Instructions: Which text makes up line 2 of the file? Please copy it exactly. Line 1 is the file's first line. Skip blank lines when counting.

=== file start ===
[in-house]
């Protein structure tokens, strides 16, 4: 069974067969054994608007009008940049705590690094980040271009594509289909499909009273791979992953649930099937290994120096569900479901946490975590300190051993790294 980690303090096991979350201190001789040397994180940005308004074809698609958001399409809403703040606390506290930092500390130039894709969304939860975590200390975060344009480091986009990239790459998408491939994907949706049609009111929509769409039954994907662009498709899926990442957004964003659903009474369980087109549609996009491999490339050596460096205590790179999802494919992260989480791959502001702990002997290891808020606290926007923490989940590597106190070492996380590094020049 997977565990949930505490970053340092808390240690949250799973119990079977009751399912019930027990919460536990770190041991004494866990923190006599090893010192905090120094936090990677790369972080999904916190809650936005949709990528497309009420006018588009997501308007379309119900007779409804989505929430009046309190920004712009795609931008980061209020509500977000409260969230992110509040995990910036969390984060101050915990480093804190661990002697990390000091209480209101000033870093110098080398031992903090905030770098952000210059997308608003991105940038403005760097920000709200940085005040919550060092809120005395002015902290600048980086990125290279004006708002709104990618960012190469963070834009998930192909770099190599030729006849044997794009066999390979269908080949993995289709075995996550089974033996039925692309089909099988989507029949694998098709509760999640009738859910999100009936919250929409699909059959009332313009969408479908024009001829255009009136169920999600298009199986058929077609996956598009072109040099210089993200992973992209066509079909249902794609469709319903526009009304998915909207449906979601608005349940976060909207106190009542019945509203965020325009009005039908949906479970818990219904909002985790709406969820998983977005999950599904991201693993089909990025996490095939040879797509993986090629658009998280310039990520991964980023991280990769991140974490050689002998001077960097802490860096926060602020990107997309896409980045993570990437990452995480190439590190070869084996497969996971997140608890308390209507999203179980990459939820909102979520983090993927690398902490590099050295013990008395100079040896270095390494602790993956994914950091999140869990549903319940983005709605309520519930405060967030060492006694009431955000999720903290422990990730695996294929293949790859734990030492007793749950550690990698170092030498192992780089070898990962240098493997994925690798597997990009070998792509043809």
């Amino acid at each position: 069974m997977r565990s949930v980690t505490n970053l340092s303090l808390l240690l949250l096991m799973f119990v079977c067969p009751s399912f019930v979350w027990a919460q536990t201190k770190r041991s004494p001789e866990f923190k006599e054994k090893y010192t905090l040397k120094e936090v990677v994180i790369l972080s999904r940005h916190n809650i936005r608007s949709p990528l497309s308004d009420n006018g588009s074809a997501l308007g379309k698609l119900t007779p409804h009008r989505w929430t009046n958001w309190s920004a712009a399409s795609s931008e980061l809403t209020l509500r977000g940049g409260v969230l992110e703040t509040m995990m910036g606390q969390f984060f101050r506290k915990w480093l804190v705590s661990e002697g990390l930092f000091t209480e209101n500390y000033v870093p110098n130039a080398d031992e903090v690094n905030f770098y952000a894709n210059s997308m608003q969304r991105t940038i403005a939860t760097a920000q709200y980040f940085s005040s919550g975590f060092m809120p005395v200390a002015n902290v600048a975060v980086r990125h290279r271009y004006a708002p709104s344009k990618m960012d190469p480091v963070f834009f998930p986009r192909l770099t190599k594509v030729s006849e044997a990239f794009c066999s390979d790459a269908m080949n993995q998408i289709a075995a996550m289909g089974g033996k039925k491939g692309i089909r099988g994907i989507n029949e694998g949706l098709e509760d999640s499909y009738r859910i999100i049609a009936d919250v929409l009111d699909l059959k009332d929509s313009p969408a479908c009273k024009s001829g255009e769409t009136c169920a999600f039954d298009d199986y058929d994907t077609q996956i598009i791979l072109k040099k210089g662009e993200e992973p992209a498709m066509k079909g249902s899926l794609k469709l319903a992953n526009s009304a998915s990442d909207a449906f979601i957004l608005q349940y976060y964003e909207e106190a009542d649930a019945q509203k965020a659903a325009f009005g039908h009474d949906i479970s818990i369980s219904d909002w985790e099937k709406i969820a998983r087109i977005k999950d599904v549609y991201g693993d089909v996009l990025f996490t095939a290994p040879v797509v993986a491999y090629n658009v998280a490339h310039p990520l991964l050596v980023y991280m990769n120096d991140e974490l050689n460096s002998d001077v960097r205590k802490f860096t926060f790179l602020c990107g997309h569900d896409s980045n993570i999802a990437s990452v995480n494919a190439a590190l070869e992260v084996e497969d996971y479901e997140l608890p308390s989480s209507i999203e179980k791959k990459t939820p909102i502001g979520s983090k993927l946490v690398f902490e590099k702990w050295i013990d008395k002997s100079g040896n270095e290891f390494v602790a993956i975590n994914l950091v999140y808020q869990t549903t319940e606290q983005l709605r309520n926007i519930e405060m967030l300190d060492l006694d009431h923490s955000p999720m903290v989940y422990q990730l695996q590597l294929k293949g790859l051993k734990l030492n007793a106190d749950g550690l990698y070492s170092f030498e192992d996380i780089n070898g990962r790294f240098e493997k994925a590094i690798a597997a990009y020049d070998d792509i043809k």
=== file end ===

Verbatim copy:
């Protein structure tokens, strides 16, 4: 069974067969054994608007009008940049705590690094980040271009594509289909499909009273791979992953649930099937290994120096569900479901946490975590300190051993790294 980690303090096991979350201190001789040397994180940005308004074809698609958001399409809403703040606390506290930092500390130039894709969304939860975590200390975060344009480091986009990239790459998408491939994907949706049609009111929509769409039954994907662009498709899926990442957004964003659903009474369980087109549609996009491999490339050596460096205590790179999802494919992260989480791959502001702990002997290891808020606290926007923490989940590597106190070492996380590094020049 997977565990949930505490970053340092808390240690949250799973119990079977009751399912019930027990919460536990770190041991004494866990923190006599090893010192905090120094936090990677790369972080999904916190809650936005949709990528497309009420006018588009997501308007379309119900007779409804989505929430009046309190920004712009795609931008980061209020509500977000409260969230992110509040995990910036969390984060101050915990480093804190661990002697990390000091209480209101000033870093110098080398031992903090905030770098952000210059997308608003991105940038403005760097920000709200940085005040919550060092809120005395002015902290600048980086990125290279004006708002709104990618960012190469963070834009998930192909770099190599030729006849044997794009066999390979269908080949993995289709075995996550089974033996039925692309089909099988989507029949694998098709509760999640009738859910999100009936919250929409699909059959009332313009969408479908024009001829255009009136169920999600298009199986058929077609996956598009072109040099210089993200992973992209066509079909249902794609469709319903526009009304998915909207449906979601608005349940976060909207106190009542019945509203965020325009009005039908949906479970818990219904909002985790709406969820998983977005999950599904991201693993089909990025996490095939040879797509993986090629658009998280310039990520991964980023991280990769991140974490050689002998001077960097802490860096926060602020990107997309896409980045993570990437990452995480190439590190070869084996497969996971997140608890308390209507999203179980990459939820909102979520983090993927690398902490590099050295013990008395100079040896270095390494602790993956994914950091999140869990549903319940983005709605309520519930405060967030060492006694009431955000999720903290422990990730695996294929293949790859734990030492007793749950550690990698170092030498192992780089070898990962240098493997994925690798597997990009070998792509043809």